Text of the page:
several of the nobility, to seek immediate This very acceptable and instructive protection within the walls of that forwork is the joint performance of those tress, from which the monarch had shortly able and active labourers in the field of before proceeded to receive the crown, ancient lore, Messrs. Britton and Brayley, attended by every demonstration of the and the task could not have been dele- loyalty and attachment of his subjects. gated to fitter hands. It is a clever and " The insurgents assembled on Blackwell-digested compilation, containing an heath, sent a message to the King desiring immensity of information relative to this a conference. Richard, acceding to their ancient Fortress, Palace, Prison, and request, first heard mass in the Tower, Arsenal, that cannot fail to be valuable and then sailed down the Thames towards to every reader of English history, and Rotherhithe ; but on approaching the especially to those whose limited means shore, beheld such symptoms of rebellion preclude them from possessing the ex and tumult, that he returned, without eyen pensive work of Bayley.

effecting a parley. The infuriated mob In the volume before us, our anti. then advanced 10 London, and after comquaries have given us clear, but brief, mitting every species of enormities, quaraccounts, arranged with proper attention tered themselves in and near St. Katheto chronology, of all the historical events rine's Hospital, and invested the Tower, connected with this stronghold, that agi at times hooting as loud as if the tated the state in those rude and turbulent devils were in them.” The besieged held times, when the ambitious and powerful a council, wherein Sir William Walnoble joined with the subject in stern worth, the intrepid mayor of London, rebellion against the ruling power.

recommended a sally while the rebels Having said thus much of the contents, were asleep and drunk ; but this measure we will now transfer to our columns á being deemed too desperate, the King few specimens from its pages, which con. proposed to meet them at Mile-end, and tain a long tissue of vicissitudes, of suc hear their grievances. He had, however, cess and dire misfortune :

scarcely quitted the gales for that purAt p. 21, we find the following curious pose, when a party of the insurgents, particulars regarding the coronation of who had been previously concealed, the ill-fated Richard the Second, and the gained adınittance into the fortress; and insurrection of the rebellious Wat Tyler ; after beheading the Archbishop of Cana note to which seems to place beyond terbury, Sir Robert Hales and others, doubt the manner of the death of the who had sought refuge in the chapel, daring rebel.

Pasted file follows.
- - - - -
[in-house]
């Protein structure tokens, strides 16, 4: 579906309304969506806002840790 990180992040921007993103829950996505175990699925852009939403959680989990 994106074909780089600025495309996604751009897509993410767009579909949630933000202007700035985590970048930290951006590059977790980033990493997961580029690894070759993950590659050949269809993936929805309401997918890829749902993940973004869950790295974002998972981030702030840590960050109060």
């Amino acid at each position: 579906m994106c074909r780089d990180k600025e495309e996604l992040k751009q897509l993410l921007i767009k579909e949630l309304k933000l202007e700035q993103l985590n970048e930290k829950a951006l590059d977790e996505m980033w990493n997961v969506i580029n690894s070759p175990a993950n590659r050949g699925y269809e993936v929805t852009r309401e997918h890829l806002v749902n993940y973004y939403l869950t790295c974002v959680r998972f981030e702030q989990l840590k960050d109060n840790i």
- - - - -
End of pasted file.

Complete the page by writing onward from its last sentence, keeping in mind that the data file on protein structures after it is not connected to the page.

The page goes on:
they proceeded to commit other, though " The events connected with the Tower lesser enormities; pillaged the royal during the latter years of Edward's go apartments, and offered the grossest invernment are unimportant; but the ac sults to the Queen mother. I cession of Richard the Second

gave rise termination of the conference between to some of the most memorable incidents Richard and the rebels is fully detailed recorded in its history. The festivities by the English historians, as are also the and pageantries attendant upon the Co circumstances which led to the death of ronation, which had been conducted on a Wat Tyler, and the final suppression of scale of the most extended magnificence, t the insurrection.” §

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The happy

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• Hurst, Chance and Co.

cups of gold, and, filling them with wine at + On the day of the Coronation, the King, the spouts of the castle, presented them to the clad in white robes, issued from the gates of King and his nobles. the Tower, accompanied by an immense as $ It is stated by Stowe, in his Survey of semblage of nobles, knights, and esquires. London, that although there was in the Tower The streets through which he passed were a garrison of 1200 men, they were so panicadorned with drapery, the conduite ran wine, struck, that they offered no opposition to the and pageunts were exhibited in all the prin. rebels,

.manie of whom went into the Kynge's cipai thoroughfares. Among the latter was a Privie Chamber, and plaied the wantons, in castle with four towers, stationed in Cheap. sitting, lying, and sporting them on the King's side ; from two sides of this, “ the wine ran bed. And that which is much more saucily, forth abundantlje, and at the top stood a golden invited the King's mother to kiss with them.' angel, holding a crown, 80 contrived that, The following account of this transaction when the King came near, he bowed down and is taken from " A Chronicle of London, from presented it to him. In each of the towers 1089 to 1483:"-' And on the morwe aster, was a beautiful virgin, of stature and age like that is to say Fryday, and thanne ou the Satira to the King, apparelled in white vestures, the day after Corpus Cristi day, the kyng anon which blew in the King's face leaves of gold after rood into Smythfeld, and William Waland flowers of gold counterfeit.” On the worth thanne beynge maire of London, Sir approach of the cavalcade, the damsels took Robert Knolles and also aldermen and other